For Filld customers, the convenience offered comes at the cost of not being able to specify the fuel type and brand. Some customers may be loyal to certain brands, while others may require specific fuel grade for their cars. My guess is that Filld is not sourcing premium fuel from Chevron, Exxon or Shell wholesalers, but instead midgrade fuel from cheaper and lesser known brands. It is unlikely that Filld is willing to offer specific fuel brands and grades to customers, as it requires an investment in segregating fuel tanks and could be disruptive to its operations.


Given the challenges above, can Filld successfully maneuver and overcome the obstacles to scaling? Will its business prosper or evaporate?


(800 words)



  1. Filld FAQs []
  2. Iris Dorbian, “Mobile refueling company Filld nets $3.25 mln seed”, Oct 30, 2015, Thomson Reuters accessed via ProQuest on Nov 10, 2016
  3. Cromwell Schubarth, “Need a fill-up? With fuel startup Filld, gasoline can come to you”, July 10, 2015, Silicon Valley Business Journal
  4. Kent Bernhard Jr, “Fill ‘er up, but don’t tell the fire department!”, May 3, 2016, Upstart Business Journal
  5. Filld FAQs []
  6. Eric Newcomer, “Gas delivery startups want to fill up your car anywhere. Is that allowed?” May 1, 2016, Bloomberg Technology
  7. PR Newswire, “Filld partners with Bently Motors to launch automatic gas delivery service”, Oct 4, 2016, PR Newswire accessed via ProQuest on Nov 10,2016
  8. Eric Newcomer, “Gas delivery startups want to fill up your car anywhere. Is that allowed?” May 1, 2016, Bloomberg Technology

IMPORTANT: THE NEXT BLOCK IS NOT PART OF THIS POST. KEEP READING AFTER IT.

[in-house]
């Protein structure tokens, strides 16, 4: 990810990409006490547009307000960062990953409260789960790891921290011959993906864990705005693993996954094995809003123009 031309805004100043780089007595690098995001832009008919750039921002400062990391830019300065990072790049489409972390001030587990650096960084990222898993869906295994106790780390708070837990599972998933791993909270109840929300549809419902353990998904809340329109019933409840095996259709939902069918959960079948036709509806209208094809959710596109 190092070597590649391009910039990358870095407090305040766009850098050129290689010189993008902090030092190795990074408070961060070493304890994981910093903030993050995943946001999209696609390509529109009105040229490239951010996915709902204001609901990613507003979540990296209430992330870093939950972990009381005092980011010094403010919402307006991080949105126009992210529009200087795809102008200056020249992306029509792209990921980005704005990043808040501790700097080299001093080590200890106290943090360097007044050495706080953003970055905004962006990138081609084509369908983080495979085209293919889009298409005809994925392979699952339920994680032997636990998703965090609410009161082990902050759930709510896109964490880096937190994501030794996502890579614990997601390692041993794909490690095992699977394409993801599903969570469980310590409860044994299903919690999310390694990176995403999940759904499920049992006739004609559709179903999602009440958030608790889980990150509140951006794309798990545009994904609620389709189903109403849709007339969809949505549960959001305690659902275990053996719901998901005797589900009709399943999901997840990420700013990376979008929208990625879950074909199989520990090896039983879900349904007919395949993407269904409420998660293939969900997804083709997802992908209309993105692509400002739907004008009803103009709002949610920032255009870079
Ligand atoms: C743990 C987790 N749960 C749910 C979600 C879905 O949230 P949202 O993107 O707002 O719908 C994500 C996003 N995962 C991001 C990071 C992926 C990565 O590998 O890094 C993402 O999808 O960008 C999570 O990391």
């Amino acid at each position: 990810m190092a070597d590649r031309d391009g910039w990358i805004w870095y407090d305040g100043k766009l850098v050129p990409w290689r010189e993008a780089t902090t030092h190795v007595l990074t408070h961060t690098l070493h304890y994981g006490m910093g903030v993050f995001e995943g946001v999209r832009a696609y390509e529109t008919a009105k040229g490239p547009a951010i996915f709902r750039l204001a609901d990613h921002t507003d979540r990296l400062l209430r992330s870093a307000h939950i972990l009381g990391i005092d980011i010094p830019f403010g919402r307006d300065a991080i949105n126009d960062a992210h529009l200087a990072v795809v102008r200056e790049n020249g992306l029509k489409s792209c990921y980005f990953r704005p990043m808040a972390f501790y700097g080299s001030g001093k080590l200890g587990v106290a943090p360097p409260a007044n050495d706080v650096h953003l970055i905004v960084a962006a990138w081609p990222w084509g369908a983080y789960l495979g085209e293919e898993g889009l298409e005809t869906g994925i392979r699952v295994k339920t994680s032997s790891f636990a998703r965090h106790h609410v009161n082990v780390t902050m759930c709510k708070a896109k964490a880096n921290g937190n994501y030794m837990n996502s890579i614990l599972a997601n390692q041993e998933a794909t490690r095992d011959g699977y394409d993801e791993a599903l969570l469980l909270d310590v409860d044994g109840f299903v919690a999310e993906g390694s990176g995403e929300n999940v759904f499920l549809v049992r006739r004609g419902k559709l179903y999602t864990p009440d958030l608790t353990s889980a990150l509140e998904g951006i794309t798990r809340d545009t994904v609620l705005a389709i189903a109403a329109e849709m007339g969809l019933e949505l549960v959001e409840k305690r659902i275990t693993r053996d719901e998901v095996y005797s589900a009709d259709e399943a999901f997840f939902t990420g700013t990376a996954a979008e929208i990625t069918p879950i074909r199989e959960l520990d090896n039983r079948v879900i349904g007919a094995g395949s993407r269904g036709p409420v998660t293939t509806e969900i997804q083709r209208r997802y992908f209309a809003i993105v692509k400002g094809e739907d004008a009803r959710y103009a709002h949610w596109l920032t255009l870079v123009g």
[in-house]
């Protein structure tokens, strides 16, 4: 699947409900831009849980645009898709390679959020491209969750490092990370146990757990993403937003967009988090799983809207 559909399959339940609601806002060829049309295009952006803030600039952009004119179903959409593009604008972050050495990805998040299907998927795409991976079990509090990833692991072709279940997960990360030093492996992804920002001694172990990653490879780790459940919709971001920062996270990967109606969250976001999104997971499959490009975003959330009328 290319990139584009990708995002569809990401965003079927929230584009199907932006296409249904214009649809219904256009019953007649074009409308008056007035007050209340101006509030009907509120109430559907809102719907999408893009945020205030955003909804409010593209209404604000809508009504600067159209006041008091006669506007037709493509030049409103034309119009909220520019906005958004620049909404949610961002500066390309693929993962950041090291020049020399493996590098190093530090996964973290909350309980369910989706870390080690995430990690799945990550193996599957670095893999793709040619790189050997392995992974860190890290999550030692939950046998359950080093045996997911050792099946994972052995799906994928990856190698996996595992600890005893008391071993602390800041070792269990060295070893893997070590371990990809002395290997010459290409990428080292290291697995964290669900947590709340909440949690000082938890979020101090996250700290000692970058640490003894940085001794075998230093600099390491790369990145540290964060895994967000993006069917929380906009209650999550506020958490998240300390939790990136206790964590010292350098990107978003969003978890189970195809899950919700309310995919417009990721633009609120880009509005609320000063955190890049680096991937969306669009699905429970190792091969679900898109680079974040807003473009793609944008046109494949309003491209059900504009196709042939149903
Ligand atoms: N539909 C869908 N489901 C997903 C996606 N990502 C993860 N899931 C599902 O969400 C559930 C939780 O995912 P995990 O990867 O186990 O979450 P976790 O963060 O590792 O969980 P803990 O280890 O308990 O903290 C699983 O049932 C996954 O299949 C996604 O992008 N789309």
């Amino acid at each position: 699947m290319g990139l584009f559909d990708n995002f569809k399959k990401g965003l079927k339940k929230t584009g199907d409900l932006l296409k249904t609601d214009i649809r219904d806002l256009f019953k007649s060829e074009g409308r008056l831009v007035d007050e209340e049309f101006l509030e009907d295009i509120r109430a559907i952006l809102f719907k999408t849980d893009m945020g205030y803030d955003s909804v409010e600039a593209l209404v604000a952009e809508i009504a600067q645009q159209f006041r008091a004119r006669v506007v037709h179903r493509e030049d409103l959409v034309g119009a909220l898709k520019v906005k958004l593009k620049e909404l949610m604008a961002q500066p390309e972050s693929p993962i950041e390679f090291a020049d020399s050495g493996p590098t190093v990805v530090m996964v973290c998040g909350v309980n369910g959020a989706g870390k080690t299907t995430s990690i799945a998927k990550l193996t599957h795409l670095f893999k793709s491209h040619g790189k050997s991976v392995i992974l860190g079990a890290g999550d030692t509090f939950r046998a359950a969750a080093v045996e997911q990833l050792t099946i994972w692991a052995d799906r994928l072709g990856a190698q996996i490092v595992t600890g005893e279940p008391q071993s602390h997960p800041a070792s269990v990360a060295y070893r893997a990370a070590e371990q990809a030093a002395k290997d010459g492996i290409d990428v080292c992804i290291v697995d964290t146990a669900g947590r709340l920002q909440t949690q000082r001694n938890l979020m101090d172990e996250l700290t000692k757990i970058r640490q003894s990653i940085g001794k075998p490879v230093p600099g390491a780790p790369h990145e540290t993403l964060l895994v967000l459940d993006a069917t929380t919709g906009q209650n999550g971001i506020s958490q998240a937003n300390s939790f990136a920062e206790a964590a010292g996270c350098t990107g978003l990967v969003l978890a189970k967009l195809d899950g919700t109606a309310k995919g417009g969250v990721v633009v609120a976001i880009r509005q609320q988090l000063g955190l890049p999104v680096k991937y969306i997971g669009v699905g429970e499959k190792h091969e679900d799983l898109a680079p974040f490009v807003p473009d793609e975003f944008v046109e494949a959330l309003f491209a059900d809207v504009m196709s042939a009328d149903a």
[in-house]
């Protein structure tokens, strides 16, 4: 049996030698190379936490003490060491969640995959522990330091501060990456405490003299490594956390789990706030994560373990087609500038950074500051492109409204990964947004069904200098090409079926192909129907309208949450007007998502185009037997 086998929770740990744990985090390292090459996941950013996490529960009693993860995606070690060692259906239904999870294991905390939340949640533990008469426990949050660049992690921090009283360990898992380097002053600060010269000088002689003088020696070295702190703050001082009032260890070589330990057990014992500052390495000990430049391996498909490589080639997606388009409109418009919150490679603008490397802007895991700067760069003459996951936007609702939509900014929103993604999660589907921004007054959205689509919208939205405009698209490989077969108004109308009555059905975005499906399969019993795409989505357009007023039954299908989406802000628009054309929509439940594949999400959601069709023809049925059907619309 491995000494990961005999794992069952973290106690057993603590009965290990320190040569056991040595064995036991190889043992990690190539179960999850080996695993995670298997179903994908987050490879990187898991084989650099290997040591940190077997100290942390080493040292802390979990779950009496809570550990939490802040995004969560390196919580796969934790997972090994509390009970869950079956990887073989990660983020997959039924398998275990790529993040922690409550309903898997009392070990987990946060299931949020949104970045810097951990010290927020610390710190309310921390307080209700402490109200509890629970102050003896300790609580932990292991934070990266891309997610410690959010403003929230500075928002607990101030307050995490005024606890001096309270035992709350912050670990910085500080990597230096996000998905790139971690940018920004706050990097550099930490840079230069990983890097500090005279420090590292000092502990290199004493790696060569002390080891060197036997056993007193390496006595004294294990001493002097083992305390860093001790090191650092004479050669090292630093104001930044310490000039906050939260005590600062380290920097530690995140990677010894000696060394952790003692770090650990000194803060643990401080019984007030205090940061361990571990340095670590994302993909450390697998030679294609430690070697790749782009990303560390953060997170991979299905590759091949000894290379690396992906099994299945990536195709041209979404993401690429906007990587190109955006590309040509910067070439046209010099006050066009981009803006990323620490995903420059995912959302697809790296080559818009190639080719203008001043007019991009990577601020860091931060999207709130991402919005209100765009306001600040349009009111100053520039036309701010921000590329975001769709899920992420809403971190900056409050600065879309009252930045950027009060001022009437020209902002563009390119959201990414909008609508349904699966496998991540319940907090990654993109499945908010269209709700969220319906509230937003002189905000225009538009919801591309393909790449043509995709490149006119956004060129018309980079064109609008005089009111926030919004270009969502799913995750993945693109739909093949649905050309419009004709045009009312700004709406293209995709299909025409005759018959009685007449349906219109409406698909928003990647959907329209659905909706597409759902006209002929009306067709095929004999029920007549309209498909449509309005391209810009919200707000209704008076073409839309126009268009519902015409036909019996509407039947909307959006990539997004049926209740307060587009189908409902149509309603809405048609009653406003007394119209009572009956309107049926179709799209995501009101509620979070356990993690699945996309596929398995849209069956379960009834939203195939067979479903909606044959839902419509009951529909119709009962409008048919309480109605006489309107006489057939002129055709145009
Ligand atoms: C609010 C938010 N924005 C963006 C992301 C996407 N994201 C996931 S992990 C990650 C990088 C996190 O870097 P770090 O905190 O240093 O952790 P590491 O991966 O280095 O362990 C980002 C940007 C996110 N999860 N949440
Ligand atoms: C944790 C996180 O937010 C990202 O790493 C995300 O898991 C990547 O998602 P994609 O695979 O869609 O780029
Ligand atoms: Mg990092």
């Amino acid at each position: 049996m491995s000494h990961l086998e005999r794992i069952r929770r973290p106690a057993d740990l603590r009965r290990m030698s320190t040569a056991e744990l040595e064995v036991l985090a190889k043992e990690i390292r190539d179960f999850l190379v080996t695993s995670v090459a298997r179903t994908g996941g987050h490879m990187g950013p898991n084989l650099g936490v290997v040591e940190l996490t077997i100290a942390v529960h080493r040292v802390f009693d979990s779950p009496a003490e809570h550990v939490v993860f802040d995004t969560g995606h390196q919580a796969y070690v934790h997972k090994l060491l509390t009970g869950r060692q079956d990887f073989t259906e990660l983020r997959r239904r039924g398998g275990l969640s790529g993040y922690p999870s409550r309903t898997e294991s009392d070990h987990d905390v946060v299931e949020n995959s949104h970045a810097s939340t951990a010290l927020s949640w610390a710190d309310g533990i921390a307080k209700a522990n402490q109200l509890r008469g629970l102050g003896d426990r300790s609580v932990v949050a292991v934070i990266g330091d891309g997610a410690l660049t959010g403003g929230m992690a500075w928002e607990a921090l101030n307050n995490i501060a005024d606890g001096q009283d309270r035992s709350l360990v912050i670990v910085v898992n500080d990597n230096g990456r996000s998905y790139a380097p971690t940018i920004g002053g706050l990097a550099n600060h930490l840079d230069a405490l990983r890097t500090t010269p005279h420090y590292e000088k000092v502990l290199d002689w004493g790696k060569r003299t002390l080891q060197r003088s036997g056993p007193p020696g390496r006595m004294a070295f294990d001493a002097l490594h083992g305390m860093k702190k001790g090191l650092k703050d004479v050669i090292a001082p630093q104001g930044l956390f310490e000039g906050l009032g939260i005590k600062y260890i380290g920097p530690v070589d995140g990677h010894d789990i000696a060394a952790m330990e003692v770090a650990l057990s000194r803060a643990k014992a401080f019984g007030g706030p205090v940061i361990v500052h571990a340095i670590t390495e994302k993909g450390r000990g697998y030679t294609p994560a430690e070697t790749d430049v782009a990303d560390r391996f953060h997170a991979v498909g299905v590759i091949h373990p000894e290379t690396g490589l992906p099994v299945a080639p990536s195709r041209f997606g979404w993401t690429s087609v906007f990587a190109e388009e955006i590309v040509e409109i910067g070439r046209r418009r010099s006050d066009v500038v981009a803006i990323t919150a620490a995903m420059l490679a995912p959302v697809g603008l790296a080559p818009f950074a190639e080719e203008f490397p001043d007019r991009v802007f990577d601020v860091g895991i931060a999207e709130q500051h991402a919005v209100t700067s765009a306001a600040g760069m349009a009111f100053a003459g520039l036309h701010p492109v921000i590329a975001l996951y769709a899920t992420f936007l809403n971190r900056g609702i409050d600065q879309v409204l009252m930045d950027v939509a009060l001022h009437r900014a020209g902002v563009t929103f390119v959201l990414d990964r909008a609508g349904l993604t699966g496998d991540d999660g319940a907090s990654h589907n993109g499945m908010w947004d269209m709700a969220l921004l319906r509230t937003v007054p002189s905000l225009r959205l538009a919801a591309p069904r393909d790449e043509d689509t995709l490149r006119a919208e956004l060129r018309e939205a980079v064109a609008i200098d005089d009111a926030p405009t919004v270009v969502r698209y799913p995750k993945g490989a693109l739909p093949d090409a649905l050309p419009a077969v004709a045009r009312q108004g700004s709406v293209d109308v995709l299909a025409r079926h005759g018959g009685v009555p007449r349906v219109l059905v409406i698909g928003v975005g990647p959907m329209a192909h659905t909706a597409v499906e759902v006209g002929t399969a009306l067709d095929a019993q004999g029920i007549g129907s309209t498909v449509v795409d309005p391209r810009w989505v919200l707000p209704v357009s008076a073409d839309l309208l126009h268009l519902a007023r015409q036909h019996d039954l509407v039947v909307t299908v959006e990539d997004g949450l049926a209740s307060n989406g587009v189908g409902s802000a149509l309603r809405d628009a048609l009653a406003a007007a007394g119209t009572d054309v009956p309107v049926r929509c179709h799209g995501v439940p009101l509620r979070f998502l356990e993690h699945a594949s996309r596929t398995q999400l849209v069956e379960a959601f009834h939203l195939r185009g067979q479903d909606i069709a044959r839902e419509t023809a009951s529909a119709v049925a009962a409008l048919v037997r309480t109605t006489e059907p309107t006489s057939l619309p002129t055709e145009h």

9. Ibid



Prepare for Takeoff: Digital Farming with Drones


Netflix and Chillin’ in the Mile High Club

Student comments on Filld: fueled by on-demand consumerism

  1. Thank you for sharing this service. I really enjoyed reading your article and finding out about this company – coincidentally, some friends have launched a similar company in Brazil.

    In regards to Filld, I confess I´m a bit skeptical about its growth potential as well as its business economics. I´ve done a few back of the envelope calculations:
    Assuming (being extremely optimistic) that a truck will take 10 minutes to arrive at the customer location, and will take 5 more minutes to fuel, a single truck´s capacity will be limited to 4 customers/hour.

    I understood that Filld has two main revenue streams:
    (1) Fixed fee. If Fiild charged $5 per service, this would mean a revenue of 4 services * $5 fee = $20/hour.
    (2) Margin. Because of its margin from sourcing gas from wholesalers and selling gas by nearby market prices, I´ll assume that Filld makes 10% out of the total gas sold, which per hour would be: 4 services * $20 average cost of gas fueled * 10% margin = $8/hour
    That said, Filld would be generating an hour gross margin of $28 in a very optimistic scenario.

    On the cost side, there´s truck driver salary, insurance costs, truck investment, platform development cost, and so on. Not counting all the risks that were very well described through the article, such as regulatory and competition.

    That being said, unless the company changes its business model to provide more car–related services such as car washing, oil changing, etc, it´s very hard to believe that Filld will be successful. As a benchmark, I suggest taking a look at this startup a couple of friends have launched in Brazil: it´s called Easycarros[i] and it basically provides several car-related services through an app. Very similar to what Filld is trying to do, but instead of fueling, they focus on other services like car washing.


  2. Thanks for your comments, Gustavo! You make an excellent point about the revenue and how this may not be sustainable.